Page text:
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Anti-inflammatory effect of gold nanoparticles supported on metal oxides

Abstract

Gold (Au) can be deposited as nanoparticles (NPs) smaller than 10 nm in diameter on a variety of metal oxide (MOx) NPs. Au/MOx have high catalytic performance and selective oxidation capacity which could have implications in terms of biological activity, and more specifically in modulation of the inflammatory reaction. Therefore, the aim of this study was to examine the effect of Au/TiO2, Au/ZrO2 and Au/CeO2 on viability, phagocytic capacity and inflammatory profile (TNF-α and IL-1β secretion) of murine macrophages. The most important result of this study is an anti-inflammatory effect of Au/MOx depending on the MOx nature with particle internalization and no alteration of cell viability and phagocytosis. The effect was dependent on the MOx NPs chemical nature (Au/TiO2 > Au/ZrO2 > Au/CeO2 if we consider the number of cytokines whose concentration was reduced by the NPs), and on the inflammatory mediator considered. The effect of Au/TiO2 NPs was not related to Au NPs size (at least in the case of Au/TiO2 NPs in the range of 3–8 nm). To the best of our knowledge, this is the first demonstration of an anti-inflammatory effect of Au/MOx.

Introduction

Gold (Au) can be deposited as nanoparticles (NPs) smaller than 10 nm in diameter on a variety of metal oxide (MOx) NPs (Au/MOx) (see Fig. S1 as an example). Au/MOx have attracted much attention due to their high catalytic performance for such as room temperature CO oxidation and selective oxidations in liquid phase1,2. The catalytic activity of Au strongly depends on the kind of support. For example, although TiO2 is almost inactive for CO oxidation, the deposition of Au NPs onto TiO2 enables to catalyze CO oxidation at room temperature3,4. The selective oxidation of glucose by Au supported on activated carbon or metal oxides has been a very active research area, as the transformation of readily available glucose to valuable gluconic acid is of great importance5,6.

These data in the field of heterogeneous catalysis have firmly established that deposition of Au on MOx NPs increases dramatically the intrinsic catalytic activity and this could also be the case for the biological activity. For example, Menchon et al.7 reported that Au/CeO2 exhibits antioxidant activity against reactive oxygen species (ROS) in Hep3B and HeLa cell related lines due to a peroxidase activity. Since the inflammatory reaction is highly dependent on oxidative stress8 one can hypothesize that, in addition to their antioxidant properties, Au/MOx can have anti-inflammatory effects. Such an effect could have important implications in terms of medical utilization of Au/MOx. However, to the best of our knowledge no data on this effect is available in the current literature.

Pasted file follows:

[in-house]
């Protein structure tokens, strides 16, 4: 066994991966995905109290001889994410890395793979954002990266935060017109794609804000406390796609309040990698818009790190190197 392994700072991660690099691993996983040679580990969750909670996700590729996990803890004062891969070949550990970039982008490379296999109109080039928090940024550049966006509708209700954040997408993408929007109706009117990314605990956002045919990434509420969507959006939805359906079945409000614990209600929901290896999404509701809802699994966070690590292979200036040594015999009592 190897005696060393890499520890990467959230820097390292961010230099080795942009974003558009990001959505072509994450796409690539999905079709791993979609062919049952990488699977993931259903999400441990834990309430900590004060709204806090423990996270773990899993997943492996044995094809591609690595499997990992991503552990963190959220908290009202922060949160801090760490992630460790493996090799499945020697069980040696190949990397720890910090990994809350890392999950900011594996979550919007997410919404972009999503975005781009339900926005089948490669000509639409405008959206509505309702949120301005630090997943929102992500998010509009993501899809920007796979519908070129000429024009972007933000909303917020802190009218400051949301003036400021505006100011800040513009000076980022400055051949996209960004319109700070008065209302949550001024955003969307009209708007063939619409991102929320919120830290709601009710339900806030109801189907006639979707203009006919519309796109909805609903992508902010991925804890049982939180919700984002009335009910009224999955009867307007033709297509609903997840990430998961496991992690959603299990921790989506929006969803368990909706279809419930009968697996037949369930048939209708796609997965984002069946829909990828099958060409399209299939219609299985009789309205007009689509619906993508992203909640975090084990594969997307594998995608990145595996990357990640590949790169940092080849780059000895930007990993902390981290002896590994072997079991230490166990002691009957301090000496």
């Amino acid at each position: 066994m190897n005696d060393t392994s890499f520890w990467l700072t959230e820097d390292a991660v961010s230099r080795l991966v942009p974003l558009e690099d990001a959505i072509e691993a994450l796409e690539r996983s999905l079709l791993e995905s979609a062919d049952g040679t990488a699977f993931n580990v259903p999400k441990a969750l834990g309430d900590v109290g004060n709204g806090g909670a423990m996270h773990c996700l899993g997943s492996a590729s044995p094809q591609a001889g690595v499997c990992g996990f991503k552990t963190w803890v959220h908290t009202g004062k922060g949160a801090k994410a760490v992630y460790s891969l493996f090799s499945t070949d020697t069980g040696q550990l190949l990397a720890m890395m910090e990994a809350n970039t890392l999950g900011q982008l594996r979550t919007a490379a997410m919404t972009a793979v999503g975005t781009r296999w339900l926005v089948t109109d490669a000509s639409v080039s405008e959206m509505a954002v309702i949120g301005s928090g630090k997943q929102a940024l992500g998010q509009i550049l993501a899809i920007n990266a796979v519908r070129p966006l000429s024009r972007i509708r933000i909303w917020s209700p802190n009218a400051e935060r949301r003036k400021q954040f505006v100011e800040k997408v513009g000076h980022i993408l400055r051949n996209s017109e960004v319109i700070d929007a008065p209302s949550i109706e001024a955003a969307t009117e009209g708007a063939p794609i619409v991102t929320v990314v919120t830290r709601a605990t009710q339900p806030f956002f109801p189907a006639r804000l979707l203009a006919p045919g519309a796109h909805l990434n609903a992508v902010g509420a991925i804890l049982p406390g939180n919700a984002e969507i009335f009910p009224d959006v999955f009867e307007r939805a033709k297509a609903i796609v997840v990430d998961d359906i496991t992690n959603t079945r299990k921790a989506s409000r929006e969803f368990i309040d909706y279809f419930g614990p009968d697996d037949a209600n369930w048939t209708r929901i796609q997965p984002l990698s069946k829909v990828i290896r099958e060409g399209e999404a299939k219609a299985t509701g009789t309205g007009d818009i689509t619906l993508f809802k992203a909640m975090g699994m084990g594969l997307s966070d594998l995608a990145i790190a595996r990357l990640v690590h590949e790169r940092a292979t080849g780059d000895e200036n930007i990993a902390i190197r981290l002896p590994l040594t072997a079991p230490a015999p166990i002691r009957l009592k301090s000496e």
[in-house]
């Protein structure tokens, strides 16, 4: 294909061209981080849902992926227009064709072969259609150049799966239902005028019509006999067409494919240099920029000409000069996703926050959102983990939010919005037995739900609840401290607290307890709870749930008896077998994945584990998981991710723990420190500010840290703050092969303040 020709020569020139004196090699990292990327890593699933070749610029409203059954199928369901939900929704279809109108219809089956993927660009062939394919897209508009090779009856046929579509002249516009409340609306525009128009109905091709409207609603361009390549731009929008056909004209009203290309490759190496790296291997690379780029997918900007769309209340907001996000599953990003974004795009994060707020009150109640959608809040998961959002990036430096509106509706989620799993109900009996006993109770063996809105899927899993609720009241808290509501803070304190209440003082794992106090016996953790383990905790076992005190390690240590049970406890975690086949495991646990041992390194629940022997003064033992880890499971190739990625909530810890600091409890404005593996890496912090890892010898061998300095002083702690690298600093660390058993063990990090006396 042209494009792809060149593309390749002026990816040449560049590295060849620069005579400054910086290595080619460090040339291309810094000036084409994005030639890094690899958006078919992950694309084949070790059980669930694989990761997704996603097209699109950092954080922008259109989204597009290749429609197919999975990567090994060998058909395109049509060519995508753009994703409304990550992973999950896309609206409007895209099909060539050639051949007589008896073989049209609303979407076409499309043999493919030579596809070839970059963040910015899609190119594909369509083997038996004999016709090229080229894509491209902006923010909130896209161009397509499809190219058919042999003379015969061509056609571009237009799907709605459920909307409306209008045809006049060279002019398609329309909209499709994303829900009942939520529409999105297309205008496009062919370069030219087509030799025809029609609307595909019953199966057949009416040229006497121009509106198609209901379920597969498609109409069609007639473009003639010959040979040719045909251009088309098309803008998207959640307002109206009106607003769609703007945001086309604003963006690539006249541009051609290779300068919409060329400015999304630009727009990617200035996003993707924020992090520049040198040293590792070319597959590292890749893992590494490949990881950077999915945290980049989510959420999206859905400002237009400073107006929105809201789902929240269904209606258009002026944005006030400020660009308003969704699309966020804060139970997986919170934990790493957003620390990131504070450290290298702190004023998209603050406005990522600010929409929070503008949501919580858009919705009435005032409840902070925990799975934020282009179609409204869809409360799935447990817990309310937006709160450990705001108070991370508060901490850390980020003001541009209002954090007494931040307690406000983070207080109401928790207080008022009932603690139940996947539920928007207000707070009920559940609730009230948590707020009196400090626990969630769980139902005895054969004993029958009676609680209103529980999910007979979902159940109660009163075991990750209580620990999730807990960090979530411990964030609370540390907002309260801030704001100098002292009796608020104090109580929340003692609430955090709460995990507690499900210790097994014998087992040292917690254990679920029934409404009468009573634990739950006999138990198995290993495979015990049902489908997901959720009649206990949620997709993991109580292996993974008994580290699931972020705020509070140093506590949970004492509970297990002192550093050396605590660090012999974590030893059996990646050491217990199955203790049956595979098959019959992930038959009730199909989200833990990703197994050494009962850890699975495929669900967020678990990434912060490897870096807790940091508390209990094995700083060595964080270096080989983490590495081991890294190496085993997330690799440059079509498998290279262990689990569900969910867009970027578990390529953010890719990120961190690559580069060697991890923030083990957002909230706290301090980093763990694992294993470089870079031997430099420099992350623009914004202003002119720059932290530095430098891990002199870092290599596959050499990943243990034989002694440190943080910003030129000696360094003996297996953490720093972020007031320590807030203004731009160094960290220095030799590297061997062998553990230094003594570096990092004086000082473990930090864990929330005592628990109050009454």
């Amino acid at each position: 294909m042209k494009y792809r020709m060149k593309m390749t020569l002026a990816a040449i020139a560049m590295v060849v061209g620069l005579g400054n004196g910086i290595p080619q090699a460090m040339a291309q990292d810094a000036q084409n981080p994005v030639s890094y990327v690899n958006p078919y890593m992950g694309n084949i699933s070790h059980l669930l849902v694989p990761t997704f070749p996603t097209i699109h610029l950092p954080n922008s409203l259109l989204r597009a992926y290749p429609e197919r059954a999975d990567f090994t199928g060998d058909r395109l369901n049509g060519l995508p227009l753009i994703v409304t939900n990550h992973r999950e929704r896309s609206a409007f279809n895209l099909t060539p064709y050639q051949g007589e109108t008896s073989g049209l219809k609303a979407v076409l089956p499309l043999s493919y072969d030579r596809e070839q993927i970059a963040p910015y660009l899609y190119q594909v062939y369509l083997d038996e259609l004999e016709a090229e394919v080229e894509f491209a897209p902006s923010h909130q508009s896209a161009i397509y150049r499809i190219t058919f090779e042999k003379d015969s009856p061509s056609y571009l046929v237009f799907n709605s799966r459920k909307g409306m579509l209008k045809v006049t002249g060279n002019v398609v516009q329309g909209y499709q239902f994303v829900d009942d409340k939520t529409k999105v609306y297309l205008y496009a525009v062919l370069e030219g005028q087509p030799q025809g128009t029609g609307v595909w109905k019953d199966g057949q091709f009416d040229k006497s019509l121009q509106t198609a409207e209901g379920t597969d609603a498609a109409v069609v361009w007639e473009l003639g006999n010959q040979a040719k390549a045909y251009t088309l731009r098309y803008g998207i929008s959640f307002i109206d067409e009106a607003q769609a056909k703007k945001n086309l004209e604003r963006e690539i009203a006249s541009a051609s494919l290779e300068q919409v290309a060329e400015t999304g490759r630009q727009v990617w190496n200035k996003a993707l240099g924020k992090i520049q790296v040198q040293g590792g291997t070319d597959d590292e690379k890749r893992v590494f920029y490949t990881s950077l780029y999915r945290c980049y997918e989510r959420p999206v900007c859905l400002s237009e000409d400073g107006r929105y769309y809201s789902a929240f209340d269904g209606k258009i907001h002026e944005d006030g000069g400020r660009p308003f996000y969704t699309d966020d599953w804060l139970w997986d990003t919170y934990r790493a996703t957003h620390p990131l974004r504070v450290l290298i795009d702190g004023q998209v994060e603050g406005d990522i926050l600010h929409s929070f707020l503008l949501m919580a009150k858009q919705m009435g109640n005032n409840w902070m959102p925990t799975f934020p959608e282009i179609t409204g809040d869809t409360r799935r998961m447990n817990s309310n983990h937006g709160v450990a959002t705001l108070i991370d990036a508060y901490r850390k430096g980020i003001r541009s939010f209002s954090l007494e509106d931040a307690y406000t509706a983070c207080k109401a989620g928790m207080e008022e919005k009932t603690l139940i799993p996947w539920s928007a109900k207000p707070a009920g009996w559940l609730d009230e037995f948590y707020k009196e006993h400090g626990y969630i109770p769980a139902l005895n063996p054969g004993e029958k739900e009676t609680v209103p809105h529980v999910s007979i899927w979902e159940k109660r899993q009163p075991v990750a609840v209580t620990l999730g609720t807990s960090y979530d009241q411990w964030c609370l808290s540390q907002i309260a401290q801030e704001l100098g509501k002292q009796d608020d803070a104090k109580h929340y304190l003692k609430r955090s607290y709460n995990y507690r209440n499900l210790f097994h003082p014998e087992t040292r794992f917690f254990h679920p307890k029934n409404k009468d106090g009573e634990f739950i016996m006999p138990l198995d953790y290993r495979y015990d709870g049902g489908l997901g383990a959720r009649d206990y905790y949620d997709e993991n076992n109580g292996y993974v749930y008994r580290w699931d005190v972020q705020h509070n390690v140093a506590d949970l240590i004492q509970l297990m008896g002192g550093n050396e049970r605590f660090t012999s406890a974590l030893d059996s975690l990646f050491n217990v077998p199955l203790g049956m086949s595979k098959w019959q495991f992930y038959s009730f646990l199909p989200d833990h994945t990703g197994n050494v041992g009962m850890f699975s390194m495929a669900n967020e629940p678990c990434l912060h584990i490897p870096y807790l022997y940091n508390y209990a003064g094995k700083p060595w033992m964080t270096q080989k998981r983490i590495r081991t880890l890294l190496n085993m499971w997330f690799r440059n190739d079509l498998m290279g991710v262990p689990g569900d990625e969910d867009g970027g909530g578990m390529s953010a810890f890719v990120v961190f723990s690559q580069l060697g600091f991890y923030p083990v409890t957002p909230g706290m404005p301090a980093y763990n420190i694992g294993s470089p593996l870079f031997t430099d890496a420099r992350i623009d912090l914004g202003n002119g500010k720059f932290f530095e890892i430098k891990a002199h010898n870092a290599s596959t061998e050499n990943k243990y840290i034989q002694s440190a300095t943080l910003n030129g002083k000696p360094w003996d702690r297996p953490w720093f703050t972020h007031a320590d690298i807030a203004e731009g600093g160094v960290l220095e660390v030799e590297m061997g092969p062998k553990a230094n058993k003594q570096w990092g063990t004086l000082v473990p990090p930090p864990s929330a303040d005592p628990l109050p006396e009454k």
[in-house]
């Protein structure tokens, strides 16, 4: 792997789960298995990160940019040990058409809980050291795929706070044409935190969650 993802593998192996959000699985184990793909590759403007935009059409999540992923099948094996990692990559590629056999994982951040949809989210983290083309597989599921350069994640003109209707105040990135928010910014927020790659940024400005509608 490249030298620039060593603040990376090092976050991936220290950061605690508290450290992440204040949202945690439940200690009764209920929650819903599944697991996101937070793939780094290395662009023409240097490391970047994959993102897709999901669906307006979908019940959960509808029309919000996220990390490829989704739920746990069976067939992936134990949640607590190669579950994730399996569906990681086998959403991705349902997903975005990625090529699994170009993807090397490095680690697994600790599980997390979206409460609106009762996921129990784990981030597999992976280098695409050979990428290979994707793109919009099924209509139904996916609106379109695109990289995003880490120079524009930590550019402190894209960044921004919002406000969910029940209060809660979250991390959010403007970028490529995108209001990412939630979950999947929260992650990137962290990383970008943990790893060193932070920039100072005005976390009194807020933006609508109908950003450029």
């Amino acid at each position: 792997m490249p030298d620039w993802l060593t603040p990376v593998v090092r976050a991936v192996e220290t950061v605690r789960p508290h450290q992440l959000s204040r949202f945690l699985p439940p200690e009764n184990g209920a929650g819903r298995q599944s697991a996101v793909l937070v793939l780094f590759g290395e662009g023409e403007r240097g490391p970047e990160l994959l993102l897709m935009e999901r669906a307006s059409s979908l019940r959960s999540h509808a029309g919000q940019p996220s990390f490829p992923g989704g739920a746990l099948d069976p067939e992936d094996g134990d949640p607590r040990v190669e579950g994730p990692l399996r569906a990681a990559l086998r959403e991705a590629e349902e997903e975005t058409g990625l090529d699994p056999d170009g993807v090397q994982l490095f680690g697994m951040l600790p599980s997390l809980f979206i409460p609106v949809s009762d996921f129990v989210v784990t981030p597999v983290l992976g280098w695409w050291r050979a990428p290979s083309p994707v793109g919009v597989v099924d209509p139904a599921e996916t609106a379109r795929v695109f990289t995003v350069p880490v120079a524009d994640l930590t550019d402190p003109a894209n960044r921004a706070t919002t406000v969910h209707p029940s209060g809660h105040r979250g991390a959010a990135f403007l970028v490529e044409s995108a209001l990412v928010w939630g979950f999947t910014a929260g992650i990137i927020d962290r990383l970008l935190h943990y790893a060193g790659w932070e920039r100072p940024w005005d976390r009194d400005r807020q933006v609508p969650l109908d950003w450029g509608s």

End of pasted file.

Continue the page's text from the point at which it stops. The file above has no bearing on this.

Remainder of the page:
Therefore, in the present study we examined the effect of Au/MOx on cytotoxic and inflammatory response of macrophages, a key cell type involved in the inflammatory reaction. We used murine macrophages and investigated the roles of the size of Au NPs, the chemical nature of the supporting MOx NPs, and the kinetics of Au/MOx interference with the inflammatory reaction.

Results

Physicochemical properties of Au/MOx

Physicochemical properties of Au/MOx are summarized in Table 1. Sizes of primary particles of MOx (TiO2, ZrO2, and CeO2) were in the range of 7–26 nm but MOx NPs are generally agglomerated to form secondary micrometer-sized (2.4–9.4 μm) particles. Actual gold loading amounts of Au/MOx were ca. 1 wt% for all samples. The average sizes of Au NPs on TiO2 and ZrO2 prepared by deposition–precipitation were both of 3.3 nm. To examine the size effect of Au NPs, Au NPs with an average size of 8 nm were deposited on TiO2 by solid grinding. High-angle annular dark-field scanning transmission electron microscopic (HAADF-STEM) images of Au/MOx are shown in Fig. 1. For Au/TiO2 and Au/ZrO2, Au NPs were highly dispersed on MOx NPs. On CeO2, the most of Au species is atomically dispersed but only small amount Au NPs with ca. 20 in diameter was observed (Fig. 1d).

Table 1 Physicochemical properties of Au NPs supported on metal oxides.